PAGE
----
Oh, they’re not doing that, mind you. No, no. They’ve accepted the democratic vote, they tell you. It’s just Shorten isn’t doing a good job, and it’s their duty to point that out (and it’s pure coincidence that they supported Albo…)

    Disunity is death. We know lots of Liberals distrusted/disliked/loathed Abbott — but they did that behind closed doors, so to speak. In public, they fronted up to tell us what a great job he did.

    Labor needs to overcome the idea that it’s disunited, unstable, more interested in fighting internal battles over the leadership than it is about anything else.

    We’ve only just elected a new leader. Attacking him now creates a number of problems.

    Firstly, it suggests that it doesn’t matter who the leader is, Labor and its supporters are never going to unite behind them.

    Secondly, it puts the democratic election stuff under threat. It’s not part of the rules yet. We had a democratic election because caucus decided to let us have one.

    If we can’t make it work – if the impression is created that letting the rank and file have a say engenders division rather than suppressing it — than the factions will approach the next leadership contest with the attitude that they tried it, and it didn’t work.

    There’s already a discernible backlash against the idea of rank and file votes coming from the factions (and creating problems for us here in Victoria). Rank and file votes are a real threat to their ‘authority’. Give them a reason to get rid of them, and they will.

    Of course, the greater concern is that, by not uniting behind the leader, we let the Liberals win the next election.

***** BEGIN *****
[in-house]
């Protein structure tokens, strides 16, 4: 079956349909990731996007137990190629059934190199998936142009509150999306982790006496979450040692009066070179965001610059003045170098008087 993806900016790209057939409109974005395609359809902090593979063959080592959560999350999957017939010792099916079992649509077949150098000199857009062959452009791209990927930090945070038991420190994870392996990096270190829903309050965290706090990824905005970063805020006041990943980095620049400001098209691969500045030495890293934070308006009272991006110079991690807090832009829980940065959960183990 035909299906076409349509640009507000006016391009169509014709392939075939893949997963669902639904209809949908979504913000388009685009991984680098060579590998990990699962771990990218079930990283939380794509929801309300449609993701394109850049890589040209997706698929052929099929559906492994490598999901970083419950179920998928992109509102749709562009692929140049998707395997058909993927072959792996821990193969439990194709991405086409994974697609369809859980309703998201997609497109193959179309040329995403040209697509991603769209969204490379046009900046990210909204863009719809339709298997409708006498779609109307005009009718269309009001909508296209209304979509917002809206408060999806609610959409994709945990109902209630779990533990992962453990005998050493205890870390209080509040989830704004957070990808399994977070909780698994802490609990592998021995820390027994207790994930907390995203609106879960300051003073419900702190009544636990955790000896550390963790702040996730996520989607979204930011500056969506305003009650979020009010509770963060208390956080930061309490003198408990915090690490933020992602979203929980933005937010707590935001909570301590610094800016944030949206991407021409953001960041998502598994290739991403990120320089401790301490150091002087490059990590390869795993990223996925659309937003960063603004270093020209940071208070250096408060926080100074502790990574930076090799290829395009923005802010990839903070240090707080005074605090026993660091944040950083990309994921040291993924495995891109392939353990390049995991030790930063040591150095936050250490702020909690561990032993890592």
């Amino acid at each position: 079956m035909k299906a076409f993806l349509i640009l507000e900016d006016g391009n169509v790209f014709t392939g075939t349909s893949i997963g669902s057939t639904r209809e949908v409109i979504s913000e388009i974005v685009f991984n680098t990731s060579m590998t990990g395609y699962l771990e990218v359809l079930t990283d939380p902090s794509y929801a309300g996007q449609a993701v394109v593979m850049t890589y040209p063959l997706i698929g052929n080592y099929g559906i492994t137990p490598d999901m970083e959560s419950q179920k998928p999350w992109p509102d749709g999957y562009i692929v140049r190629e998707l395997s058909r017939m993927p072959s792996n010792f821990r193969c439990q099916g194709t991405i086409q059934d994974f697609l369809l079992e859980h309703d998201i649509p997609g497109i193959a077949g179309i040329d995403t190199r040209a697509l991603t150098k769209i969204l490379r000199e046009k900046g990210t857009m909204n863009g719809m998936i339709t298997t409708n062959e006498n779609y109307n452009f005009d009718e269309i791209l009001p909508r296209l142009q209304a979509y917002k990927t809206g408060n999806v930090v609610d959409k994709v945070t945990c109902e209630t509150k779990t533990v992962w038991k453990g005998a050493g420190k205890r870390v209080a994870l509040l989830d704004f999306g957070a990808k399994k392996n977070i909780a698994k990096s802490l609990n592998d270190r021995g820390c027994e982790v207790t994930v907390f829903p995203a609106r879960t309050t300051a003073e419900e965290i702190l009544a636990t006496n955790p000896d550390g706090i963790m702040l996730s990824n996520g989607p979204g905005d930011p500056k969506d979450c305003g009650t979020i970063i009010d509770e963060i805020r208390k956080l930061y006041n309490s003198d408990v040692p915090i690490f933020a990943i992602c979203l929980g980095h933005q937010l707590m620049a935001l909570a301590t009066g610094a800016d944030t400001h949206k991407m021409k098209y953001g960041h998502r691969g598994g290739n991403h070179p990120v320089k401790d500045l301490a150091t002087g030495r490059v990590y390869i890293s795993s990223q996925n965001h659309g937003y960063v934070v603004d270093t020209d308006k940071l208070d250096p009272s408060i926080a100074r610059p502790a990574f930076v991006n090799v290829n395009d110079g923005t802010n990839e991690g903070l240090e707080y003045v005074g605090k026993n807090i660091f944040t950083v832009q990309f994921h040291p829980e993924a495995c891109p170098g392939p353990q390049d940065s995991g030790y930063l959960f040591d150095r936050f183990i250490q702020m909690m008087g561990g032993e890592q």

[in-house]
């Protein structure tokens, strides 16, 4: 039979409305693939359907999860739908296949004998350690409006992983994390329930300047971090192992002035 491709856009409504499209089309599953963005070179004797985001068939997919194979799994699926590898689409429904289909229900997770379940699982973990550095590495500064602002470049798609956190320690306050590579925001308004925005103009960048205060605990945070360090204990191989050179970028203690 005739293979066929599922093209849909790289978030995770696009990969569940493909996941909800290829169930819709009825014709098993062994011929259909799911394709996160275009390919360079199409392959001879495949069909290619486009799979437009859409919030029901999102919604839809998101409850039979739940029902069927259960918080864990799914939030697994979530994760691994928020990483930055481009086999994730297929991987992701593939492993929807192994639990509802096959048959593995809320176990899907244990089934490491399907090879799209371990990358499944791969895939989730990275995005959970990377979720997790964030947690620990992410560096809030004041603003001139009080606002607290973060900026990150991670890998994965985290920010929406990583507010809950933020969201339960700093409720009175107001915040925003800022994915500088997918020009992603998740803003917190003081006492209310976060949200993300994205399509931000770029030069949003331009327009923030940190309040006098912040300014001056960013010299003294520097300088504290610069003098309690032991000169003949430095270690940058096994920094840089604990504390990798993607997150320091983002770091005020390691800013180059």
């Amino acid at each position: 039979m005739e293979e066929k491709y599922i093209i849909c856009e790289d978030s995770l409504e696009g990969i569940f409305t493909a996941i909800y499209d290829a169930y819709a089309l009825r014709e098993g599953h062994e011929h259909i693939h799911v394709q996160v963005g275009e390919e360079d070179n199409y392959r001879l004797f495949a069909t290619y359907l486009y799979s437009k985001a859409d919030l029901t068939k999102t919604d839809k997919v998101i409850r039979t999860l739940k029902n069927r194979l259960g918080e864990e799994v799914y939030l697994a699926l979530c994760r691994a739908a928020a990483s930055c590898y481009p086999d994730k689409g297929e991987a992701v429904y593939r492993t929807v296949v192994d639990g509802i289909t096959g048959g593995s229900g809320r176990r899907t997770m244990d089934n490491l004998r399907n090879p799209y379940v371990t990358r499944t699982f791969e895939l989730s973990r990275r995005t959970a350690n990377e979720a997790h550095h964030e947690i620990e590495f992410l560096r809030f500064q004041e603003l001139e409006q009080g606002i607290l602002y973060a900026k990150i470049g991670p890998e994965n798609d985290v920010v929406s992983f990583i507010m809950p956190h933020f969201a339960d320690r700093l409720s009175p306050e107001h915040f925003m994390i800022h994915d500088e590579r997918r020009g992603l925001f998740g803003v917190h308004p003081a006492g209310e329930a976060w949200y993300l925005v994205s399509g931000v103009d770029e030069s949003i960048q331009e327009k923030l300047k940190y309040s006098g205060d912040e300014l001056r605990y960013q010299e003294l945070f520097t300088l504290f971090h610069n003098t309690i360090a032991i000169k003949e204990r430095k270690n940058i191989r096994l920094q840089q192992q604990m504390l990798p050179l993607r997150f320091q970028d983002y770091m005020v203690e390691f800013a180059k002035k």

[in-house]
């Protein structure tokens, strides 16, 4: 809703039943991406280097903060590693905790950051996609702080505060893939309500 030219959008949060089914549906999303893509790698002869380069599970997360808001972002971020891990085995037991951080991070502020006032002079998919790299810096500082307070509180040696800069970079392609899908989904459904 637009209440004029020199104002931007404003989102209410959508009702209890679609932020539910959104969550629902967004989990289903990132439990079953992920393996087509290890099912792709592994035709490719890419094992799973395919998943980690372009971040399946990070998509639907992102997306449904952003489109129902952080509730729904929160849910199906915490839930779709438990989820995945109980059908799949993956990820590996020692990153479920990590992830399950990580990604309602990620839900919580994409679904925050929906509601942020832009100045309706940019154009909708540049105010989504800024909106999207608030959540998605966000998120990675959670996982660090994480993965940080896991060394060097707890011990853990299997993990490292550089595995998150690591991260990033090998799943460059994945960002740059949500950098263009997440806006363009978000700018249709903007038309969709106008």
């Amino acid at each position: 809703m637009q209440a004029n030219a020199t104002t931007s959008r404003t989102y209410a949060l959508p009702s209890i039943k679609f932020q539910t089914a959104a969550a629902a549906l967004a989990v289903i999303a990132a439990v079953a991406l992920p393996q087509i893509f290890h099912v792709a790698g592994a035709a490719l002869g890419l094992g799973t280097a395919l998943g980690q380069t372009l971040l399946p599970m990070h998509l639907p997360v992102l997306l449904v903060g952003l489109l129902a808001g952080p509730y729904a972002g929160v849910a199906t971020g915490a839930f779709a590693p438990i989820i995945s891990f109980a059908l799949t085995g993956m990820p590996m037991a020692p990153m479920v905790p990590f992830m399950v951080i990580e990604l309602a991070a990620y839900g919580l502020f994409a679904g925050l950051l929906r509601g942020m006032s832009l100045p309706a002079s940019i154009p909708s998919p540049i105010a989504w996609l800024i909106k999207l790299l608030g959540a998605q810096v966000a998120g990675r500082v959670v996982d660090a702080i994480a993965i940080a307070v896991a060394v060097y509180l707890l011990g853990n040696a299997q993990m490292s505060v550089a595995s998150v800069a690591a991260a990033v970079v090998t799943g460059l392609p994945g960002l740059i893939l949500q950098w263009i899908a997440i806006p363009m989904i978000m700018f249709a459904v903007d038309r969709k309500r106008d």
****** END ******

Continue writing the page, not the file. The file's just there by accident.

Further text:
13. Poroti
    Yes Fishnet stocking Downer should be shown up for what he is. BUT he won’t either

    Re Ray H what did he say to the whinger re NBN?

  14. The growth in recipients of so called ‘welfare payments’over the last decade amounts to a modest 3.6%.

    The bulk of that growth is accounted for by increased numbers of recipients of the Age Pension (25.5% growth).

    When Aged Pension recipients are excluded from the count, the number of ‘welfare’ recipients has actually fallen by 9.6% over the last decade.


    Is Andrews really suggesting that recipients of the Aged Pension should be cut back

  15. Zoomster 1318

    Yes I have noticed that on twitter too, have had a couple of stern words with a couple asking if they really want LNP in next time as well? One has unfollowed me because he though unquote I would be upset at him bucketing Bill Shorten, just before he unfollowed me. I told go ahead and enjoy another 3 years of LNP and he had better watch out working in the higher education field.

  16. Victoria,


    Youtube Tones is catchy. I reckon Labor could use it. :)]

    Thanks, Victoria.

    I hear on good authority that Scott Morrison and Kevin Andrews are jointly working on a project that will take Tones’ YouTube innovation a step further.